Objectives and Intended Outcomes
Upon successful completion of this course participants will be able to:
- Define what negotiation is
- Explain the differences between principled negotiation, distributive negotiation, integrative negotiation and mixed motive negotiation
- Discuss what BATNA is and why it is important within the context of a negotiation
- Describe the concepts of reservation price and ZOPA, as well as how they relate to one another in a negotiation
- Describe the steps that should be taken to plan for a negotiation
- Explain the ways that power can be used in a negotiation, and how power can be gained from different sources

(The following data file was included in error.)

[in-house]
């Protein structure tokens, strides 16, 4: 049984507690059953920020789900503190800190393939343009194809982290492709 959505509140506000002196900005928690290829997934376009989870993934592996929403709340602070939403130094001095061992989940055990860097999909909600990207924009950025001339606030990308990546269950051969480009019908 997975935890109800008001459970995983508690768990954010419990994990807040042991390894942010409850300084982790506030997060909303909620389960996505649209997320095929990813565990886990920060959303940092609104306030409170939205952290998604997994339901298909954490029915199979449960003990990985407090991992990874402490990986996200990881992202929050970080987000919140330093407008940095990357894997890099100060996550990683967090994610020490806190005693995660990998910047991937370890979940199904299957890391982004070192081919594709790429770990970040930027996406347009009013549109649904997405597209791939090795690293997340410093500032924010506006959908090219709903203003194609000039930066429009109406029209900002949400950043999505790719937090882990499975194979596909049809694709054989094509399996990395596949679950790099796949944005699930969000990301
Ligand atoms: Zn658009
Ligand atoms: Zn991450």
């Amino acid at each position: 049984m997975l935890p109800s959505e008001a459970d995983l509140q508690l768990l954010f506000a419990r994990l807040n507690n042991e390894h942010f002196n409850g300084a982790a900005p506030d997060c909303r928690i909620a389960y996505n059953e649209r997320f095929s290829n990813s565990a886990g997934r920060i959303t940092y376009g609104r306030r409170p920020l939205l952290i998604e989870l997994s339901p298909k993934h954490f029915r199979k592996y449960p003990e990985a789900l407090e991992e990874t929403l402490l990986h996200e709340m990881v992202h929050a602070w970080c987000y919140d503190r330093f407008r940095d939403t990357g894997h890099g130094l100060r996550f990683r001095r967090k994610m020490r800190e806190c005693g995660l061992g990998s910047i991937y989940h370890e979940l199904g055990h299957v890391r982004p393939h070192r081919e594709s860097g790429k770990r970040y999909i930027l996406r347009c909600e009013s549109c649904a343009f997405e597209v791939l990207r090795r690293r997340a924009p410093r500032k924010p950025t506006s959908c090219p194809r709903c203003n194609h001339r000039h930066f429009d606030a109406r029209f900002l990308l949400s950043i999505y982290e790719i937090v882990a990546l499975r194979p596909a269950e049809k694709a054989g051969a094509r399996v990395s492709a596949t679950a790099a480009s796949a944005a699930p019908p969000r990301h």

- Identify different behaviors which can pose challenges to a negotiation and may cause impasses
- Apply the concepts of negotiation to two real-world scenarios
Every day we are involved in negotiations of one form or another. Even though negotiations are an integral part of our lives, techniques for managing these situations are not instinctive; they must be learned.
Experienced negotiators make a conscious decision about what type of strategy to use in a discussion based on factors such as the importance of the relationship and the importance of what is at stake. Key concepts such as the "best alternative to no agreement", reservation price, and the "zone of possible agreement" can help when conducting negotiations. Since power is a fundamental dynamic in negotiations, it is important for negotiators to have a basic understanding of ways they can exert and also gain power in a discussion.